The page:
The real story here is how small, city-run internet utilities have morphed from a local government issue into a national partisan fight.
Perhaps this shouldn’t be surprising. President Obama came out in favor of municipal broadband in advance of his 2015 State of the Union Address, even traveling to Cedar Falls, Iowa in order to highlight their successful municipal network. Hillary Clinton followed suit, laying out her plans to “preempt state laws that unfairly protect incumbent businesses”. Donald Trump has yet to say anything (or tweet) about the issue.
Unsurprisingly, the Senate is caught in partisan deadlock on the issue. Democratic Senators Cory Booker, Ed Markey, and Claire McCaskill introduced a bill last year that would overturn statewide bans on municipal broadband. Republican Senators introduced their own bill prohibiting the FCC from preempting state laws on municipal broadband. Neither piece of legislation seems to be going anywhere.
But the party lines drawn at the national level aren’t reflected in the local communities aspiring to build these networks. The Institute for Local Self-Reliance analyzed over 150 communities with municipal networks, and found more than 70% of them voted reliably Republican.
“At the federal level there is more partisanship, while at the local level there is very little,” said Christopher Mitchell, the director of Community Broadband Networks at the Institute. “Local leaders tend to be more pragmatic. People in DC tend to be shaped much more by lobbying and powerful moneyed interests. At the federal and state level, they have little contact with the realities of Main Street, whereas they hear constantly from the big cable and telephone companies that everyone has good access and there are few problems.”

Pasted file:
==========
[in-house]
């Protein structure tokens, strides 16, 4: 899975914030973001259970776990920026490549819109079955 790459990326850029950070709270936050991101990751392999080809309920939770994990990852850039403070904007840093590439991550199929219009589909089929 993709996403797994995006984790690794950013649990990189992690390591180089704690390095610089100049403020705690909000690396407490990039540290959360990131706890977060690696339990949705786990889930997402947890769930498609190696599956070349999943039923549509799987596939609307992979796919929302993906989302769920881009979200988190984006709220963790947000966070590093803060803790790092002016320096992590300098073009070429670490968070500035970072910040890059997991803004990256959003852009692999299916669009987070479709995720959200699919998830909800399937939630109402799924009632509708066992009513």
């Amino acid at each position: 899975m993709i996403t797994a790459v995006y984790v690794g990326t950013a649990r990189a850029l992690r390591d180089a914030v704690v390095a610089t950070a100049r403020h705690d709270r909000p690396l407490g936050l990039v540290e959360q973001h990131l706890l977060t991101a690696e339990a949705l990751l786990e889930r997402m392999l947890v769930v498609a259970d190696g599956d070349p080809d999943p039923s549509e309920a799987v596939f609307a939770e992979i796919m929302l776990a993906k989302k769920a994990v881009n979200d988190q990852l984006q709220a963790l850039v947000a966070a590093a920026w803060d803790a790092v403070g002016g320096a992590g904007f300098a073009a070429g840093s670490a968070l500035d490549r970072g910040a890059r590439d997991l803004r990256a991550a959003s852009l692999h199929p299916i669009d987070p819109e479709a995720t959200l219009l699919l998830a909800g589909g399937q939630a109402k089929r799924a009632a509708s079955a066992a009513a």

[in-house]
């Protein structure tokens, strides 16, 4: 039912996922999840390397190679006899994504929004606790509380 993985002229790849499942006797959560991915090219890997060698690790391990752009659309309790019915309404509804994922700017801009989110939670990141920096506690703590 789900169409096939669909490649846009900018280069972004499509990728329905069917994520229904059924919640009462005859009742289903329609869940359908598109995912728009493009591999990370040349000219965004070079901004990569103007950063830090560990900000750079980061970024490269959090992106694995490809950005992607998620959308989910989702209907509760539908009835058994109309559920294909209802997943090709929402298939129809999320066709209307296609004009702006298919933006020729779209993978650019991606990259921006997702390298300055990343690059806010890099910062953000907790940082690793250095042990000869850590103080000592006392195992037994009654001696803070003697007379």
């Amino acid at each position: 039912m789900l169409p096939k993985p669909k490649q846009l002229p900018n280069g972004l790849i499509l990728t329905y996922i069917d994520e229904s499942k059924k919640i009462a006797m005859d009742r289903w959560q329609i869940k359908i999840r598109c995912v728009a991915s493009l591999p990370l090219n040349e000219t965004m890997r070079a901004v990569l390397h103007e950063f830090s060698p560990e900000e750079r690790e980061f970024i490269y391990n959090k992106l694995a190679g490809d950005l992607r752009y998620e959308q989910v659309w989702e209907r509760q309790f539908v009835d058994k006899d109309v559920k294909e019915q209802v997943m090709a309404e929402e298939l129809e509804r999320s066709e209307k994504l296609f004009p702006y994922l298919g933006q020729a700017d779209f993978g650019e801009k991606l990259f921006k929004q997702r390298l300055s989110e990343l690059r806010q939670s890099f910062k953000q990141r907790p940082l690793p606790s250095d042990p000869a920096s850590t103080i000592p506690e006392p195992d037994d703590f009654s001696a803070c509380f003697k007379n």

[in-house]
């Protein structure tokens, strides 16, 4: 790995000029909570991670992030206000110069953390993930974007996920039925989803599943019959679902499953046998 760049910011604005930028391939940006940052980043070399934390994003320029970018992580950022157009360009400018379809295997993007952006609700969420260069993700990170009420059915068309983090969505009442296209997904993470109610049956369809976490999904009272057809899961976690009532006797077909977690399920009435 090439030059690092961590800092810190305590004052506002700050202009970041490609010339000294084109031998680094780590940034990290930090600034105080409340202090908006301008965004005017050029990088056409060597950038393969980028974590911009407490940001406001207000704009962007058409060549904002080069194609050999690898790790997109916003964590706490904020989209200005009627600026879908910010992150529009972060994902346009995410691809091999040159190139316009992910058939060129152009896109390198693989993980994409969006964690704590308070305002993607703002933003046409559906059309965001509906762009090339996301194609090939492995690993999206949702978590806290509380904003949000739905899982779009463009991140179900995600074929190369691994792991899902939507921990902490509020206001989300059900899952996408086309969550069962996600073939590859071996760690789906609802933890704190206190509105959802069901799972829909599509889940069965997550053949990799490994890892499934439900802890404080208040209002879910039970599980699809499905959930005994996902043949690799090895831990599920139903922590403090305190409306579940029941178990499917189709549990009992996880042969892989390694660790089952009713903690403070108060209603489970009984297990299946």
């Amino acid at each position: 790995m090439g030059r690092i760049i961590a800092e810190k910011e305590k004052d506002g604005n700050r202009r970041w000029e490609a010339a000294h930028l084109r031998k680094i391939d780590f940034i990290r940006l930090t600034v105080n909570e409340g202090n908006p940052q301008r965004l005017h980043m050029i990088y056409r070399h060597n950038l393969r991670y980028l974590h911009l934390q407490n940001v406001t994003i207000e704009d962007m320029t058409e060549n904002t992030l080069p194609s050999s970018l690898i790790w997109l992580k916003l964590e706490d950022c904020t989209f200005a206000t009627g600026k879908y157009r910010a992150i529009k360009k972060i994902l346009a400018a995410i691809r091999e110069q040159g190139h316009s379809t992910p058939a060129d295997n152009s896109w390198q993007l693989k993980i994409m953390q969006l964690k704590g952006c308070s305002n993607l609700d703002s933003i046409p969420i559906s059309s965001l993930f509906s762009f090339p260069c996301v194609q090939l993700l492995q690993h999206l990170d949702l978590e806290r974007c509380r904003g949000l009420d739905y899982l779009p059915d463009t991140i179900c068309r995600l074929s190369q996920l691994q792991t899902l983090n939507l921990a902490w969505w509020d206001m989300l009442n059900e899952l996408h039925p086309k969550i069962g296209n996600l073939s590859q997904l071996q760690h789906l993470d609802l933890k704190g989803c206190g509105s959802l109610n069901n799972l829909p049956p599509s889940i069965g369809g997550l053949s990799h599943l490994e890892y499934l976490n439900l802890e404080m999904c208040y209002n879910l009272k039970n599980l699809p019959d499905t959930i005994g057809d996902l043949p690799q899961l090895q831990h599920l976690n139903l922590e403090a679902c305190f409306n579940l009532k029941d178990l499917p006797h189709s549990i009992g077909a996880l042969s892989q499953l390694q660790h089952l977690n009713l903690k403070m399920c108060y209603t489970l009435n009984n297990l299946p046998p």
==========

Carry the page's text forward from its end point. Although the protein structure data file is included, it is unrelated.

The composition of the Senate and the House are unlikely to shift enough to make room for legislative change on this issue, which puts increased power in the hands of the next President. Clinton’s support for municipal broadband has the potential to drastically change the environment for residents currently stifled by state bans.
The next President will be responsible for appointing new commissioners to the FCC. A Republican president would be able to switch the balance of power within the agency. Although Trump has yet to take a stance on the issue, party orthodoxy makes it likely that any Trump appointees would oppose further publicly run networks.
All of this brings us back to the 6th Circuit Court decision. The current lawsuit could potentially rise all the way to the Supreme Court, a body composed of a 4-4 ideological tie and one open seat. Once again, the President’s leaning on municipal broadband could affect the outcome of any future decision. A Hillary Clinton presidency could clear the way for small towns hoping for a public option.
And as for Seattle? Wednesday’s open letter from the Mayor is an encouraging sign. Murray’s record has been mixed on the issue so far. Fortunately 2017 will provide voters with the opportunity to ask the mayor what it will take to move Seattle beyond studies and solidarity, and into action.